• a first rotary coupling apparatus including a bearing member is coupled to the rail clamp, a rotary coupling shaft is mounted on the bearing member coupled to the proximal support arm, and a brake is releasably coupled to the rotary coupling shaft, the first rotary coupling apparatus being responsive to one or more electrical control signals for selectively engaging the brake and locking the rotary coupling shaft in a first fixed rotational support position and for selectively disengaging the brake and releasing the rotary coupling shaft so that the proximal support arm can be turned from the first fixed rotational support position to a second fixed rotational support position.
  • [0016]
    The support assembly of the present invention includes a positioning arm and means for adjusting the elevation and orientation of a surgical instrument within a sterile field above or about a conventional surgical operating table. A manually releasable rail clamp secures the positioning arm on the side rail of an operating table. The positioning arm includes articulated arm sections for holding and stabilizing a surgical instrument, such as an endoscope or retractor, and is movably coupled to an upright support shaft for coarse adjustment of the surgical instrument relative to the operating table. The upright support shaft is rotatably mounted on the rail clamp for varying the X-Y location of the surgical instrument.
  • [0017]
    The support assembly preferably includes a releasable brake and a positioning drive motor which are controllable by a foot switch for fine adjustment of surgical instrument position within a body cavity of a patient who is undergoing surgery. The articulated arm has two arm sections which are independently movable with respect to each other to provide a wide range of X-Y rectangular coordinate instrument positions across the sterile field. The articulated arm sections are coupled together by a second rotary coupling member which is lockable and releasable upon application of an electrical control signal from a console switch, or upon application of an electrical control signal from a manual release switch attached to the articulated arm.
  • [0018]
    The features and advantages of the present invention will be further appreciated by those skilled in the art upon reading the following detailed description with reference to the drawings, wherein:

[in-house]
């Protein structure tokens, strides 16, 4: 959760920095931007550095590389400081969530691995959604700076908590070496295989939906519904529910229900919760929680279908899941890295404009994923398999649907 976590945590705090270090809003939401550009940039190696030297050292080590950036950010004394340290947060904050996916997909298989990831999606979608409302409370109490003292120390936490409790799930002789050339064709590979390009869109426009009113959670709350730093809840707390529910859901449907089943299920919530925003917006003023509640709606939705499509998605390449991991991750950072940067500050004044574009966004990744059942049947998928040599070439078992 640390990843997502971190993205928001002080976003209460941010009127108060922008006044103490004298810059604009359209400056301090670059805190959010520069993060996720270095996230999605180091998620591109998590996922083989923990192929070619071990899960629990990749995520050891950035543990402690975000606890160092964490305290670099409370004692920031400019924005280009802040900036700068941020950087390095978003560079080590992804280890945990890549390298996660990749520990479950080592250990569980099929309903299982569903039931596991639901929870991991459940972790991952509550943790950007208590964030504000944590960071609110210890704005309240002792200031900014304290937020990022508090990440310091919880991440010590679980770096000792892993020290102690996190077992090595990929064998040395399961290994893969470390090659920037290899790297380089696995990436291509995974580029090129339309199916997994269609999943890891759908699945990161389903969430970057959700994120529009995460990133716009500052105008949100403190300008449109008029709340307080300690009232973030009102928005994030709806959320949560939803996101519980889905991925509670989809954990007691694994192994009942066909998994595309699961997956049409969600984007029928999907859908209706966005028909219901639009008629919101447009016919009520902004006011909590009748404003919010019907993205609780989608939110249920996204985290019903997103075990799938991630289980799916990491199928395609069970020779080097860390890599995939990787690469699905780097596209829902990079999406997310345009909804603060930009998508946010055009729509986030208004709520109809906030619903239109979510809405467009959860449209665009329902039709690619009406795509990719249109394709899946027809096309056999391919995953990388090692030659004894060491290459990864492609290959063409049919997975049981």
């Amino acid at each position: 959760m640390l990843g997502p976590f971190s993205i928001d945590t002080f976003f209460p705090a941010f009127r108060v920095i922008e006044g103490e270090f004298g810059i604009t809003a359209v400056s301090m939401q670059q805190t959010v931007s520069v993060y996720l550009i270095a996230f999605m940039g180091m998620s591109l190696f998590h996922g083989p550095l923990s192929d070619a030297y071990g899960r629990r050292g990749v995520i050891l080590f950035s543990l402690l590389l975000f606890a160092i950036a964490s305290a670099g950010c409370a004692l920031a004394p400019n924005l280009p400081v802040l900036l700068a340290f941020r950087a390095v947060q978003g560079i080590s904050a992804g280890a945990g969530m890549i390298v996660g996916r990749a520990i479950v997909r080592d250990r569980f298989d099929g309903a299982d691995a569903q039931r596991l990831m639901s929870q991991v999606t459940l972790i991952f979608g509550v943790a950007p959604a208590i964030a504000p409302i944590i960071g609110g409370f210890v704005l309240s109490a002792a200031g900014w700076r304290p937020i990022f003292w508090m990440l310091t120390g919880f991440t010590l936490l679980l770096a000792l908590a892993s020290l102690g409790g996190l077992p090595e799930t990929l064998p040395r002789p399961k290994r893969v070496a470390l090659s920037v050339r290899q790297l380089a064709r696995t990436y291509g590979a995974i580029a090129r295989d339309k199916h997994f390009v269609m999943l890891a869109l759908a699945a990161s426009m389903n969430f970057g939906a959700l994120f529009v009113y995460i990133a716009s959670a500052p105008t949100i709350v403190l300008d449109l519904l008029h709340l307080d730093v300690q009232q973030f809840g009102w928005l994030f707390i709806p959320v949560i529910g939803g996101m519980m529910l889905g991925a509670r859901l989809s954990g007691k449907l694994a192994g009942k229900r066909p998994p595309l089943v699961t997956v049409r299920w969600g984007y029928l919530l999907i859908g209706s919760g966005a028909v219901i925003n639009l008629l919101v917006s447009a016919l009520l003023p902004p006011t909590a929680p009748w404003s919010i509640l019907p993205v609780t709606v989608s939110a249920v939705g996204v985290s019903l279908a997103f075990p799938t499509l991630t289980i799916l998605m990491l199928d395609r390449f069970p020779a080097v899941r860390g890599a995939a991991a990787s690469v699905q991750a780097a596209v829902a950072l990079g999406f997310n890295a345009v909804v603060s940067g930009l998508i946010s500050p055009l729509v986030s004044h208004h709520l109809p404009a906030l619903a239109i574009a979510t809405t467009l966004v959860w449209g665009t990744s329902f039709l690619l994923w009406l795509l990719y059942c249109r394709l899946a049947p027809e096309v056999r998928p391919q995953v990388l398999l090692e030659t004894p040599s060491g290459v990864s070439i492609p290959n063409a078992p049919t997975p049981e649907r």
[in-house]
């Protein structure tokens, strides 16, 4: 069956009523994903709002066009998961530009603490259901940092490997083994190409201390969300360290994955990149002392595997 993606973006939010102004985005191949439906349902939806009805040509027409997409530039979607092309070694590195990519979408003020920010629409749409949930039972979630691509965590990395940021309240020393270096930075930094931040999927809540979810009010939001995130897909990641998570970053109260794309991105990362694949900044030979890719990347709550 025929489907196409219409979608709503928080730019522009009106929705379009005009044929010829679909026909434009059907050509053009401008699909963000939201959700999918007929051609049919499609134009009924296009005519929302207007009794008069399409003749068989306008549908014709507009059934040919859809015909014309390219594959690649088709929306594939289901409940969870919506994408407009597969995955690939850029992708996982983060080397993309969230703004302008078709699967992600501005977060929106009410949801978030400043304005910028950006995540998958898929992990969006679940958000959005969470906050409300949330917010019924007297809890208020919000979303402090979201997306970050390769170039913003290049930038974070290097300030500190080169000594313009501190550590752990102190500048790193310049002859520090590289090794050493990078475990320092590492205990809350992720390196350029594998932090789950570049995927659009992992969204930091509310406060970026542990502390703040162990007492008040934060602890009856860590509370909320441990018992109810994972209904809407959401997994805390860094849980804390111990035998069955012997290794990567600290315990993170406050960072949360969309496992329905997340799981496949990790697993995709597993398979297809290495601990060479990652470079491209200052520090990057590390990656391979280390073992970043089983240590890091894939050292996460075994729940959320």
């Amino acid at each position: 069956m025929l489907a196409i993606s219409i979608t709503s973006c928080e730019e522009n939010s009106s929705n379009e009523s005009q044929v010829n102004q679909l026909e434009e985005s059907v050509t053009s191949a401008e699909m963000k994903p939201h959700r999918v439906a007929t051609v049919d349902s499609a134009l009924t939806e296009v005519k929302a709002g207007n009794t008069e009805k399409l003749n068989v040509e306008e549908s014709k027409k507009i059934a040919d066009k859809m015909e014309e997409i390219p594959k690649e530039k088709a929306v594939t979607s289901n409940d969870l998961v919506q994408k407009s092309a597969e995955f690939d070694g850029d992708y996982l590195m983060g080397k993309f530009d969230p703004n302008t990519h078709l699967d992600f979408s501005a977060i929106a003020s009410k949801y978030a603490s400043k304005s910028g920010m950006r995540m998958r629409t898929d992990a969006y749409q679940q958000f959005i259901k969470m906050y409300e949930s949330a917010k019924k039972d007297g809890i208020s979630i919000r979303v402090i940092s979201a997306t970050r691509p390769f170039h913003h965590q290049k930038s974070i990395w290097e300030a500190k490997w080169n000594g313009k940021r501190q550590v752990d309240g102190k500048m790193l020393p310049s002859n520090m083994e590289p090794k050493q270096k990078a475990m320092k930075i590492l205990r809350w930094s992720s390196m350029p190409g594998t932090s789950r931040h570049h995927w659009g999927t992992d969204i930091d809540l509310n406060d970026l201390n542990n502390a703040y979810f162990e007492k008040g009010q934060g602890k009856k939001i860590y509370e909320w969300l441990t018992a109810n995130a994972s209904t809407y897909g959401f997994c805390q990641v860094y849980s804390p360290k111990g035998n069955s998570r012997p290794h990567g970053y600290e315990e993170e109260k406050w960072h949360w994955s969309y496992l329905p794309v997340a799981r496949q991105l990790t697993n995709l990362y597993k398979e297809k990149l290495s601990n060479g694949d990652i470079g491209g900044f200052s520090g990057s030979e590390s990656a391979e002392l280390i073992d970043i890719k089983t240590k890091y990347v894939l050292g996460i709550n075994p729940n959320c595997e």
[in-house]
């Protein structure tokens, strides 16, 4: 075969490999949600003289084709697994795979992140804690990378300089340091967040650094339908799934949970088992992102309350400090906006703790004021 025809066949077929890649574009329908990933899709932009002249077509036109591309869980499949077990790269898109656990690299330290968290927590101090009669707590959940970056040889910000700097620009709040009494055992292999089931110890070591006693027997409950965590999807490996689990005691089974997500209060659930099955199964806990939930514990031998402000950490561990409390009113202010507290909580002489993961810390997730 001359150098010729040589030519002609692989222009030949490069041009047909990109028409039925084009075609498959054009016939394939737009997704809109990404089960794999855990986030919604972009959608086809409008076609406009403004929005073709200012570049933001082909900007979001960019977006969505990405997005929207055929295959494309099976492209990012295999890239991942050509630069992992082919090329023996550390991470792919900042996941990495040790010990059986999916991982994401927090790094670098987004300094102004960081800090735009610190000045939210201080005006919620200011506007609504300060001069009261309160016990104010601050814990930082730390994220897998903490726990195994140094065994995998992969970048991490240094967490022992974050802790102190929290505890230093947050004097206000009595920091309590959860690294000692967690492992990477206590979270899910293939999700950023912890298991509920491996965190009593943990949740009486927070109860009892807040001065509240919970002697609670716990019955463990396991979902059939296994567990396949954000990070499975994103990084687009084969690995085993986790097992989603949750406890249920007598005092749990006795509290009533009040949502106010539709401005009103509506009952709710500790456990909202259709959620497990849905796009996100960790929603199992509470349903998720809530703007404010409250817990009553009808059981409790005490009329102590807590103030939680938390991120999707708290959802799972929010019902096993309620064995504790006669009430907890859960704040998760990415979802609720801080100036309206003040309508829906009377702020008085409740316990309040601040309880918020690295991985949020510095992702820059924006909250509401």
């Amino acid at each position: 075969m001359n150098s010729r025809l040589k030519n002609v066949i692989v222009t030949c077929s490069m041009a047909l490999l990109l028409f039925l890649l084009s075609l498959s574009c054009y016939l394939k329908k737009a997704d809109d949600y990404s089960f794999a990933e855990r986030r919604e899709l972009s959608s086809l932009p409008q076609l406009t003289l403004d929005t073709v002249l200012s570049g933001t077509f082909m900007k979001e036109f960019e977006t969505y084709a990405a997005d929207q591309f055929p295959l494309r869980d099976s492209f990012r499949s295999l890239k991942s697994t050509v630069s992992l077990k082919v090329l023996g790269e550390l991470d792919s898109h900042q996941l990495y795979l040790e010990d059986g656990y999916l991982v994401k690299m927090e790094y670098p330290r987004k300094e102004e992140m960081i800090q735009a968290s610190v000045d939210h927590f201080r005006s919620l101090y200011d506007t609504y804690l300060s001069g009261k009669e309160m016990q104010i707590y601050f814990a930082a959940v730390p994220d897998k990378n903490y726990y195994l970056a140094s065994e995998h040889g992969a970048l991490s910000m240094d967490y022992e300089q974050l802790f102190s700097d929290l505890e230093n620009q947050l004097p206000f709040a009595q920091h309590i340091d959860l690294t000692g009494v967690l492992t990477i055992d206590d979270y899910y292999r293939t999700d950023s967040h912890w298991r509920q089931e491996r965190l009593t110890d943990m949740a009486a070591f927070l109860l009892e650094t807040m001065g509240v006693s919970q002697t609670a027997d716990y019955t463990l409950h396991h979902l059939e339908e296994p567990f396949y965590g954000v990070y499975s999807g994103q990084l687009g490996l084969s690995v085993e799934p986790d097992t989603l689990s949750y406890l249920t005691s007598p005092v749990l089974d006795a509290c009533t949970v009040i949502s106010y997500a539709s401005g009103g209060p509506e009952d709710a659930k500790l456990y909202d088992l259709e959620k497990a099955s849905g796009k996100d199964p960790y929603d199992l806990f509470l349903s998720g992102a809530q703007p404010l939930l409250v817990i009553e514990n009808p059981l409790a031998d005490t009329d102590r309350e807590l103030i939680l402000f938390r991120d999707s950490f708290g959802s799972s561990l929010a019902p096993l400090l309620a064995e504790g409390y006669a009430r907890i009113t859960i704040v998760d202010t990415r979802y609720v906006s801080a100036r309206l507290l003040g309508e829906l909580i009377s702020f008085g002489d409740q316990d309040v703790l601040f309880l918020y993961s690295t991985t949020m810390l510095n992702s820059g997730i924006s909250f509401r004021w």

• FIGURE 1 is a perspective view of the surgical instrument support apparatus of the present invention shown mounted on the side rail of a surgical operating table;
    • FIGURE 2 is a top plan view of the rail-mounted surgical instrument support apparatus and surgical operating table of FIGURE 1;
    • FIGURE 3 is a right side elevational view of the rail-mounted support apparatus of FIGURE 1;
    • FIGURE 4 is a front perspective view of the rail-mounted support apparatus of FIGURE 1 with the surgical operating table removed;
    • FIGURE 5 is a rear elevational view, partially broken away, of the rail-mounted support apparatus of FIGURE 1;
    • FIGURE 6 is a sectional view thereof, taken along the lines 6-6 of FIGURE 5;
    • FIGURE 7 is a side elevational view, partly in section, of an articulated arm assembly;
    • FIGURE 8 is an elevational view, partly in section, showing a band brake assembly;
    • FIGURE 9 is a sectional view of a band brake assembly taken along the line 9-9 of FIGURE 8; and,
    • FIGURE 10 is a simplified control circuit diagram.
  • [0019]
    In the description which follows, like parts are indicated throughout the specification and drawings with the same reference numerals, respectively. The drawings are not necessarily to scale, and the proportions of certain parts have been exaggerated to better illustrate certain structural features.
  • [0020]
    The surgical instrument support apparatus 10 of the present invention is particularly well suited for use in combination with a conventional surgical operating table 12 during the performance of various surgical procedures, including abdominal, pelvic, joint, bladder, bowel and uterine surgery.
  • [0021]
    Referring now to FIGURE 1 and 2, the surgical instrument support apparatus 10 is releasably mounted on the side rail 12 of an operating table 14 for positioning an endoscope 16 during a surgical procedure within the abdominal cavity of a patient P. The support apparatus 10 is anchored to the side rail 12 by a releasable clamp 18, and is located near the head of the operating table to provide standing room for attendants who assist the surgeon S. After the clamp 18 has been locked, the surgical instrument support apparatus 10 is made ready by an attendant.
  • [0022]
    The endoscope 16 is supported by an articulated arm assembly 20 which includes a first (proximal) support arm section 20A and a second (distal) support arm section 20B. The articulated arm assembly 20 is supported by an upright support shaft 22. The upright support shaft 22 is rotatably coupled to the rail clamp 18 by a rotary coupling 24 which includes a bearing assembly 58 and a brake assembly 59 (FIGURE 6). The first support arm section 20A is slidably coupled in telescoping relation to the upright support shaft 22 which permits adjustment of the elevation of the support arm 20 relative to the upright support shaft 22. Likewise, the second support arm section 20B is rotatably coupled to the first support arm section 20A by a rotary coupling 26 (FIGURE 3, FIGURE 7). According to this arrangement, the proximal and distal support arm sections 20A, 20B are rotatably coupled together for folding movement relative to each other.
  • [0023]